Commonly Asked Questions About 1031 Exchange Services
Can I exchange personal property?
No. Under the Internal Revenue Code, personal property may no longer be exchanged.
I have found a replacement property but haven’t sold my own yet. Can I still do a 1031 exchange?
Yes. The exchange would be documented as a Reverse Exchange. It can be more complicated that the standard Delayed Exchange due to several legal requirements.
Can I use my vacation or personal home in a 1031 Exchange?
No. IRC regulations require that the relinquished property not be the investor’s primary residence. A vacation home may qualify under certain circumstances depending on how regularly the home is used. To find out whether your vacation home would qualify for an exchange, call one of our attorneys here at Wolterman Law Office.
When I list the property for sale, does my realtor need to mention that it’s a 1031 exchange?
Yes. You will need to notify your realtor and include a passage in the contract to advise the buyer or seller that your are conducting a 1031 exchange.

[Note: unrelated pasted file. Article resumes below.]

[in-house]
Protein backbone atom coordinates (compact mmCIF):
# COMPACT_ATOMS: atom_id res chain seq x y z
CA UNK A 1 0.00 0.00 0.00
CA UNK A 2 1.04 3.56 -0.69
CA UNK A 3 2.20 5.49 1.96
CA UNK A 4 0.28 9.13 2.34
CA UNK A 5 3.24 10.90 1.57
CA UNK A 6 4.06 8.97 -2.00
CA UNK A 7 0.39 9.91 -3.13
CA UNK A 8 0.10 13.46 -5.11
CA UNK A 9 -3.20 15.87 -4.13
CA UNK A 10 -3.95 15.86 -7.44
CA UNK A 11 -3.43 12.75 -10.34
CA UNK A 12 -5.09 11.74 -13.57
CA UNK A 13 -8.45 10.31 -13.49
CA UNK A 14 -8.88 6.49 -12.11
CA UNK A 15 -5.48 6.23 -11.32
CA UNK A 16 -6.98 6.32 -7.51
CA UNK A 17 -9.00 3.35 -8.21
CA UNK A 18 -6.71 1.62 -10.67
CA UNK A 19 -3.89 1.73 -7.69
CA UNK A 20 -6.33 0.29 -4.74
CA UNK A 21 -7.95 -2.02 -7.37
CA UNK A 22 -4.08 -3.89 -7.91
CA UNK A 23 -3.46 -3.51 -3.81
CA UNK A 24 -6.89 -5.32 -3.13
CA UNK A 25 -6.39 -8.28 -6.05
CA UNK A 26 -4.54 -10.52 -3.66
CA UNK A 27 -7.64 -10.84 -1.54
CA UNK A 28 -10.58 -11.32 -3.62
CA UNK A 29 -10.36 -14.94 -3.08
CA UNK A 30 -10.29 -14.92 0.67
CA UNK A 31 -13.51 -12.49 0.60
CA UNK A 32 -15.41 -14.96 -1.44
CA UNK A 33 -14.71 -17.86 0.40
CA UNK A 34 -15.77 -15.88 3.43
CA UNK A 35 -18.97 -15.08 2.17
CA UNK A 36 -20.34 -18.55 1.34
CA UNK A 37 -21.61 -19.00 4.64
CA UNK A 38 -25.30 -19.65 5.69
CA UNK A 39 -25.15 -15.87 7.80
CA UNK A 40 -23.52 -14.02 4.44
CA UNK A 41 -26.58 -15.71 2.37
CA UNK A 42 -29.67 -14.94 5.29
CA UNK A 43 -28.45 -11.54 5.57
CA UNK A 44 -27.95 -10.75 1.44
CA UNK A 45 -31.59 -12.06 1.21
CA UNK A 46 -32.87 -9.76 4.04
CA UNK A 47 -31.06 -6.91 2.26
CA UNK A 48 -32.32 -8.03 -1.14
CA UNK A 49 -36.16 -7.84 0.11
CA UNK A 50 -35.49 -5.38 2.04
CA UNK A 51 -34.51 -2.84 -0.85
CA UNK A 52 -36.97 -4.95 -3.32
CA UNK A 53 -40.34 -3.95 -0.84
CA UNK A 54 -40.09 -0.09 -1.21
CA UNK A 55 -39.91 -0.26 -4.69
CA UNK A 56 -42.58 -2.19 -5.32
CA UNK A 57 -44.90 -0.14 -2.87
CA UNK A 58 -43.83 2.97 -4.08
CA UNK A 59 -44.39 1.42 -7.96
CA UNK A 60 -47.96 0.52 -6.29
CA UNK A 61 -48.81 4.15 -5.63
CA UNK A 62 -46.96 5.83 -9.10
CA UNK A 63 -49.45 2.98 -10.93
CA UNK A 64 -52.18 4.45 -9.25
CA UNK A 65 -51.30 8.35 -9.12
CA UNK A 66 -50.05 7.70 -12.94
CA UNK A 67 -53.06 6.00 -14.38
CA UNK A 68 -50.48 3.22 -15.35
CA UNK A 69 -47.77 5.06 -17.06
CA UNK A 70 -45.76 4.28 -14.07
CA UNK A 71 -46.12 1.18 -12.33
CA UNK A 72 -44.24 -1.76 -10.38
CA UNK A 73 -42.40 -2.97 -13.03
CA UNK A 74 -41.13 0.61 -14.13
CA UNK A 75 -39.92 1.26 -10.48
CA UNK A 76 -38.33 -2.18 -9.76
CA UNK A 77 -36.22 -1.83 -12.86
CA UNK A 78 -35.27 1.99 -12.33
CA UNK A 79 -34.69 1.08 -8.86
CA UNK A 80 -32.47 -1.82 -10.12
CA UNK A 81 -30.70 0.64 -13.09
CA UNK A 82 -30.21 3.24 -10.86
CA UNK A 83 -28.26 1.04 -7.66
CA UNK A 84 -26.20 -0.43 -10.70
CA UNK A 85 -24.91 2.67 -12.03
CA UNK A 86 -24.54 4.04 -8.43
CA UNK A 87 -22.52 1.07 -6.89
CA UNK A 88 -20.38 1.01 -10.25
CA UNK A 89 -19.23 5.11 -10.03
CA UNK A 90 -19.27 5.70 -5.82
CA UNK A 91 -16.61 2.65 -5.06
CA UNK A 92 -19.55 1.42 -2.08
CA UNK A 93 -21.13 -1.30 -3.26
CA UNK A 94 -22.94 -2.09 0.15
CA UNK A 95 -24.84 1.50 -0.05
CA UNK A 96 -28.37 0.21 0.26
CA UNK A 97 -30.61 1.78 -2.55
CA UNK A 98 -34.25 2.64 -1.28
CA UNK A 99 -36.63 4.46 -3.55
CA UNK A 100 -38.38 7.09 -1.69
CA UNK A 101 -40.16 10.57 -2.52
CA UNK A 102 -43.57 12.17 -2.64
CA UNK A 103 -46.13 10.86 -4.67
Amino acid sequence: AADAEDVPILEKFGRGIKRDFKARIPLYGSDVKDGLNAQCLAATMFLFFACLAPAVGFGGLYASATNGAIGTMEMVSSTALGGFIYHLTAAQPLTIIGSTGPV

Am I required to have a mortgage on the replacement property?
What rules do I have to follow in order to receive a full tax deferral benefit?
The following provisions must be met in order to defer all capital gains taxes through a 1031 Exchange:
- All deadlines must be met (the 45-day and 180-day periods)
- The exchange must consist of a like-kind relinquished property and replacement property.
- The value or sum value of the replacement properties must be of equal or greater value that the relinquished property value (The Napkin Rule).
- Proceeds from the sale of the relinquished property must be used in purchasing replacement property (All Proceeds Rule).
What defines a “like-kind” property?
Two properties that are of similar character are considered like-kind. If the real property is used for investment or income purposed, it can be exchanged.